Reporter Frederick William Wile made the oft-repeated observation that Smith was defeated by "the three P's: Prohibition, Prejudice and Prosperity".[9] The Republican Party was still benefiting from an economic boom, as well as a failure to reapportion Congress and the electoral college following the 1920 census, which had registered a 15 percent increase in the urban population. Smith's economic conservatism and anti-prohibition stance likely contributed to his inability to coalesce support amongst rural progressives.[10] Smith's opponent, Republican nominee Herbert Hoover, was vastly popular. Additionally, Hoover was running on the record of an immensely popular incumbent Republican president, Calvin Coolidge.[3] Hoover benefited incredibly from the perception of Republican-led economic prosperity, which, less than a year later, would be proven to have been an illusion.[2]

Anti-Catholic prejudice[edit]

Historians agree that prosperity, along with widespread anti-Catholic sentiment against Smith, made Hoover's election inevitable.[11] He defeated Smith by a landslide in the 1928 election, carrying five southern states in crossover voting by conservative white Democrats (since disenfranchisement of blacks in the South at the turn of the century, whites dominated voting.) Many Democratic leaders had hoped that nominating the Irish Catholic Smith might help the party to restore its coalition of ethnic support which had eroded by the Wilson presidency, and had continued to erode during the 1920 and 1924 elections. In the latter election, Catholic Robert M. La Follette Sr. fielded a strong third-party campaign).[10]

The Ku Klux Klan held cross burnings across the country in protest to his nomination and people feared that a Catholic [12] would be more loyal to the Pope than to the American people.[1][3][5]

Smith failed to come across a successful strategy to combat arguments that targeted his faith.[3] Some accusations, such as one that Smith would quite literally hand-over the White House to the Pope, were so ludicrous that it would be fruitless for Smith to even begin trying to address them.[3]

The issue of religious prejudice was compounded by the fact that many voters also distrusted people from large cities. Thus, many were particularly uncomfortable voting for Smith, who hailed from New York City, the largest of American cities.[3]

New York State[edit]

Smith campaigning

Smith was counting on a win in his home state of New York,[1] which had the most electoral votes of any state.[13]

Under New York election laws, no individual could be on the ballot for both President and Governor in the same election cycle, so Smith did not run for reelection as Governor of New York. Smith convinced Franklin Roosevelt to run for governor in his place.[1]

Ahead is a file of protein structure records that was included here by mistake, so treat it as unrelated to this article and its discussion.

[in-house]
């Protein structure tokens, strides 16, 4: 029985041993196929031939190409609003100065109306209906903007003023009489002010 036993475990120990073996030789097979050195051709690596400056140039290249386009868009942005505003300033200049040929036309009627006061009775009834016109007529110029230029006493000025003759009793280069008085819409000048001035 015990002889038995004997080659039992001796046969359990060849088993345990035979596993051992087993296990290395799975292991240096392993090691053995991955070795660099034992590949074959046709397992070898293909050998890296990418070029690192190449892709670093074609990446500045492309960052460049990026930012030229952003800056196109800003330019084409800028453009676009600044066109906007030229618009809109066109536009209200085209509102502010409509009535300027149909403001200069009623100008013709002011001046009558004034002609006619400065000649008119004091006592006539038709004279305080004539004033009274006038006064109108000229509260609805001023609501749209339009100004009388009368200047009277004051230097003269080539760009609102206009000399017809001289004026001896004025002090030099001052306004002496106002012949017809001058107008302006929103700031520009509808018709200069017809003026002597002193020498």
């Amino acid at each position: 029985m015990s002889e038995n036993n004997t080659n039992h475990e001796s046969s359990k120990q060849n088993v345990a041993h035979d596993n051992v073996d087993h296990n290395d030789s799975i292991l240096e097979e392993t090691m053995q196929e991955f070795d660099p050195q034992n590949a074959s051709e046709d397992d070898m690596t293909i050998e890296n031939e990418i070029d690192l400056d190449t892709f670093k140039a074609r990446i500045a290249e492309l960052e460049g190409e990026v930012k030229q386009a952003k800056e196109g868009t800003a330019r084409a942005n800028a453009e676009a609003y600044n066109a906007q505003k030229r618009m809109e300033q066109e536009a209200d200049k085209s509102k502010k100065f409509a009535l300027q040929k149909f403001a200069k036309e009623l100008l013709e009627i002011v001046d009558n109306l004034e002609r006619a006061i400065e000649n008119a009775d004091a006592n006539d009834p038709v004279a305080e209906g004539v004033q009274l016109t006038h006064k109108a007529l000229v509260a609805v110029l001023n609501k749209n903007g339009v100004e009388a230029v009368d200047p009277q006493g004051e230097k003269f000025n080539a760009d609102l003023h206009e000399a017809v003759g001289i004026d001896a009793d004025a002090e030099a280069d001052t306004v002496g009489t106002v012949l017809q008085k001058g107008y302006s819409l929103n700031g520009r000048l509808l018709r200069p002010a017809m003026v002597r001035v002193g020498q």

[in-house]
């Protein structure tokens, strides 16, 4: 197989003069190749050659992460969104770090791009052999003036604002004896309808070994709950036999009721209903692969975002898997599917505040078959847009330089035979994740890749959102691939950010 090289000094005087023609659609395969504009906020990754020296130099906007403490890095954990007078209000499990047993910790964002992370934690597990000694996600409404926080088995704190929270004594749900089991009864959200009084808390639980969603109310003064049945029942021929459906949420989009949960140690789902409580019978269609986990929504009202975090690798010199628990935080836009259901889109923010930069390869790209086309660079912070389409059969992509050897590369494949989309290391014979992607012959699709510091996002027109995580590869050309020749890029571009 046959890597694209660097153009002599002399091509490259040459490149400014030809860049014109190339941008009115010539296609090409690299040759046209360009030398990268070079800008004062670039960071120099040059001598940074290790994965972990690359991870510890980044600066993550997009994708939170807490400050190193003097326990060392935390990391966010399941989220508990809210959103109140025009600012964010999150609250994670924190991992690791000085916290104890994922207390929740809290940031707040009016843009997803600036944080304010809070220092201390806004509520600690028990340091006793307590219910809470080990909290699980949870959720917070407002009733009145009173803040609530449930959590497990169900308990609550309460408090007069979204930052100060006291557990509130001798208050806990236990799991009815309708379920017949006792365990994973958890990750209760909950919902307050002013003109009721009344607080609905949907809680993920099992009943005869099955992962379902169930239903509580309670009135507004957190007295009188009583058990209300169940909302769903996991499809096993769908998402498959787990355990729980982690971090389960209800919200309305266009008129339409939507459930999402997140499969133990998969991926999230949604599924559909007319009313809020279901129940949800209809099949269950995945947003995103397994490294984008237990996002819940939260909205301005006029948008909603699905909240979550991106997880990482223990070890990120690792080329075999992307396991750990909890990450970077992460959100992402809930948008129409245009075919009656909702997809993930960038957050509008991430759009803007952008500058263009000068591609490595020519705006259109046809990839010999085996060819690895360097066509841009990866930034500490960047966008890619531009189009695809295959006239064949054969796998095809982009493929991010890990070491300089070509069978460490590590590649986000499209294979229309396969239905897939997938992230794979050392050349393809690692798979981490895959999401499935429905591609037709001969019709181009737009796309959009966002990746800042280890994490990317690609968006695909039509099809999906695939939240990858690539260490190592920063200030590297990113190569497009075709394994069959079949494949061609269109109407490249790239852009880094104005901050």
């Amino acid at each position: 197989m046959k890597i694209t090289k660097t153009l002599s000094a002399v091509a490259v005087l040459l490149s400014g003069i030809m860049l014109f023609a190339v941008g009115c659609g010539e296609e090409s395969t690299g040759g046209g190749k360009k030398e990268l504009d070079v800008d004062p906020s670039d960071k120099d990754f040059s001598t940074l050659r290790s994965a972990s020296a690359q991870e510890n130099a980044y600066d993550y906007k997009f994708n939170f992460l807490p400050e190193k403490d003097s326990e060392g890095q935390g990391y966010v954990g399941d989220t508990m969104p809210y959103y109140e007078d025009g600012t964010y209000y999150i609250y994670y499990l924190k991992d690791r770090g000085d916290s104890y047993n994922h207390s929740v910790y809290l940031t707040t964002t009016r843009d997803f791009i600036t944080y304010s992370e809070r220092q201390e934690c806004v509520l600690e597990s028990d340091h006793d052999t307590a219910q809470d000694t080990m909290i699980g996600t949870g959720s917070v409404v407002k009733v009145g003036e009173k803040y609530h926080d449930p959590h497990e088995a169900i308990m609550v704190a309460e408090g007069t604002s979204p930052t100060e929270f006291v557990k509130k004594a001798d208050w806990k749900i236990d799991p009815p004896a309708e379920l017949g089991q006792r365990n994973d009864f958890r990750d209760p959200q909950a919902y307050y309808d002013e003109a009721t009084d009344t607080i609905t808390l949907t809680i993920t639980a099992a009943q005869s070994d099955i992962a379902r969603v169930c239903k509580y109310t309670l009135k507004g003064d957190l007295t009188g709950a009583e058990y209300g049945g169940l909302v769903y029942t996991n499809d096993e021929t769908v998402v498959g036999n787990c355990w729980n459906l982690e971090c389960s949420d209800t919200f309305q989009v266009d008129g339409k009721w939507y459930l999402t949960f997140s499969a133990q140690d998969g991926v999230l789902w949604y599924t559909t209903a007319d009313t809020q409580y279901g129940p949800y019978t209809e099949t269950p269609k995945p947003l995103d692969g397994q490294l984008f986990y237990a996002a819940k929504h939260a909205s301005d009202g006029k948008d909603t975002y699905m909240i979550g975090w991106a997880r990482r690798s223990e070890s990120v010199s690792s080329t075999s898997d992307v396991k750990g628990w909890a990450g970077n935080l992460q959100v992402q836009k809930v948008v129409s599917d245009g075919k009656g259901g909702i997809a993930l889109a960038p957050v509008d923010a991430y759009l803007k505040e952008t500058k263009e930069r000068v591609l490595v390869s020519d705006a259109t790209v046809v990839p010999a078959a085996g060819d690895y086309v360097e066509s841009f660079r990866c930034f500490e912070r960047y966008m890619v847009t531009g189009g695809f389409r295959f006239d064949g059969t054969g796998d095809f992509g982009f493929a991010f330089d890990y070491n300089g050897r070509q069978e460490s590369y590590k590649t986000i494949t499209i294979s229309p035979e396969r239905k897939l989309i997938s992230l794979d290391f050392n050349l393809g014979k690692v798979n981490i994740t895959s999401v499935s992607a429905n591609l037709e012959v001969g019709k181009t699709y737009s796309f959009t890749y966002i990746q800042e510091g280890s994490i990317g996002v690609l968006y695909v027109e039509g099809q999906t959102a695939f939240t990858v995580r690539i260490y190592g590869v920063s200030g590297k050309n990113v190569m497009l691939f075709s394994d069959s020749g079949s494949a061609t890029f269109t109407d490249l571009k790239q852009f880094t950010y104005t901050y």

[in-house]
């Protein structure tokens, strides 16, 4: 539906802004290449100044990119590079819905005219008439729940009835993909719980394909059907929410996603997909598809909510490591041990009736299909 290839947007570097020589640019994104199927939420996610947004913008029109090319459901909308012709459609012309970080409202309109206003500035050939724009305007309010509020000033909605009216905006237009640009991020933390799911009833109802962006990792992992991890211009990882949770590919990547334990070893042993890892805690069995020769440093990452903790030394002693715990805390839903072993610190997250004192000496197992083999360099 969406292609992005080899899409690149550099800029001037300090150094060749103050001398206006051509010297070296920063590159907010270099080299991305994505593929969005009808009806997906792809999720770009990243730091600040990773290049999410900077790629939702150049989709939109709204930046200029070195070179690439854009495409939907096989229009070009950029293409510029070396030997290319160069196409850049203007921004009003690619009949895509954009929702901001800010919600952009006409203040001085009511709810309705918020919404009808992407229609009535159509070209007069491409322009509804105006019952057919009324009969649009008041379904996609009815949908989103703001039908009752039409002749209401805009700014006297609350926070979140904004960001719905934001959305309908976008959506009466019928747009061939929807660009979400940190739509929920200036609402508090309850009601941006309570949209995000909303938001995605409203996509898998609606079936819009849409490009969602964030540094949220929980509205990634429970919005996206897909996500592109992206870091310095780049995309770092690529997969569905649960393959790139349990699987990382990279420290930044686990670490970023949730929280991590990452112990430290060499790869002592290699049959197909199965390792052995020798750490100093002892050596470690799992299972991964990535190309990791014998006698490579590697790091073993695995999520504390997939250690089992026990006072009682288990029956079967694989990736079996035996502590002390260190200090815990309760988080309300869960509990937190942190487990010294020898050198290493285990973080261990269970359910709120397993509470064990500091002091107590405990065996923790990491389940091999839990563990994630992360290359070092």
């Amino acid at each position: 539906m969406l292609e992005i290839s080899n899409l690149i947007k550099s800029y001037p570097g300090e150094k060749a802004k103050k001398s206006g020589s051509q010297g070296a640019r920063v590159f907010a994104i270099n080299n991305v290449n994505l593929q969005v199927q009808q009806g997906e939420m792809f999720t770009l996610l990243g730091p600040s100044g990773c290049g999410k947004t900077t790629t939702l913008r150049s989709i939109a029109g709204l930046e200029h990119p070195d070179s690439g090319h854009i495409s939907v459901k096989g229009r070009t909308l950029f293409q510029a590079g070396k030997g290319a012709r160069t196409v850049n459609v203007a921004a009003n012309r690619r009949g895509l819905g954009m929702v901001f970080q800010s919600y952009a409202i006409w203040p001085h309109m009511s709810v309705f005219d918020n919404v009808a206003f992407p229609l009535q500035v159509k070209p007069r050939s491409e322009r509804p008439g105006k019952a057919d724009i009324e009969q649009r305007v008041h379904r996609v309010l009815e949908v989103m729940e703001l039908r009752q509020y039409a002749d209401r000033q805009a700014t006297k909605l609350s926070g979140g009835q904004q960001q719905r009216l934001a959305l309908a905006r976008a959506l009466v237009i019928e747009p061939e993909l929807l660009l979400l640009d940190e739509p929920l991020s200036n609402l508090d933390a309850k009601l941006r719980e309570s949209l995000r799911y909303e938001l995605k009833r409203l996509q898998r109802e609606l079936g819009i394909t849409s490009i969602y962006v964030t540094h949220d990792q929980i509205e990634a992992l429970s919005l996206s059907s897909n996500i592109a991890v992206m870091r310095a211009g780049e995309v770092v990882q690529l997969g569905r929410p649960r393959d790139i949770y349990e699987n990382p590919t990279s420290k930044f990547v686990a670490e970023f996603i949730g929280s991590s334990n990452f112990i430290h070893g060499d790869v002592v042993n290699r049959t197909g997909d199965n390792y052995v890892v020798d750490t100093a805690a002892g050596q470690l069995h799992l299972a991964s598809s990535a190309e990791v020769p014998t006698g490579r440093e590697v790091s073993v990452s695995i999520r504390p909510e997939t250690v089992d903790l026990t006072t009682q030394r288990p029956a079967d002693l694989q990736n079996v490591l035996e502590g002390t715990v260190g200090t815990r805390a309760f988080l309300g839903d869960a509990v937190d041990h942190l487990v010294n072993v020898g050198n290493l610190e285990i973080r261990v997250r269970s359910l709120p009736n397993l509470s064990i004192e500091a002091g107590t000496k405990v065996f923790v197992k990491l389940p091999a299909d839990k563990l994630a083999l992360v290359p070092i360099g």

Roosevelt had initially been reluctant to run for governor in 1928. Since at least the early 1920s, Roosevelt had planned to seek the governorship, viewing it as a stepping-stone to the Presidency.[1][14] However, Roosevelt's plans had long included a gubernatorial campaign in 1932 and a presidential candidacy in 1936. Roosevelt and his close adviser Louis M. Howe were both convinced that this timeline was still wise. They believed this due to their anticipation that 1928 was going to be a poor year for Democrats, due to a prosperous economy under an incumbent Republican White House.[1][14]

Smith was still confident that Roosevelt was the only individual capable of defeating Albert Ottinger, the particularly appealing Republican Party nominee for Governor. Smith estimated that Roosevelt would be capable of drawing 200,000 more votes than any other prospective Democrat. Smith also thought that Roosevelt running for governor would boost voter turnout among Protestant Democrats in Upstate New York, without which Smith might lose his home state (and its crucial 45 electoral votes).[1]

In September, Smith formally approached Roosevelt about running for governor. However, he failed to convince Roosevelt to commit to running.[1] Still unwilling to run, Roosevelt attempted to place himself out-of-reach from state leaders seeking to convince him otherwise. As the New York Democratic Party was preparing to convene in Rochester, Roosevelt vacationed in Warm Springs. However, on the eve of the convention, Smith reached Roosevelt by telephone and persuaded him to accept the nomination.[1][2] Jimmy Walker, then a friend to Roosevelt, placed his name into nomination at the convention.[2]

Smith's political operative Robert Moses, who secretly had hoped for Smith to offer him the nomination, was very critical of Smith's choice of Roosevelt.[1][15]

Roosevelt had come to Smith's defense near the close of the election. However, Smith ultimately lost New York by several hundred thousand votes.[1][2]


Smith during the campaign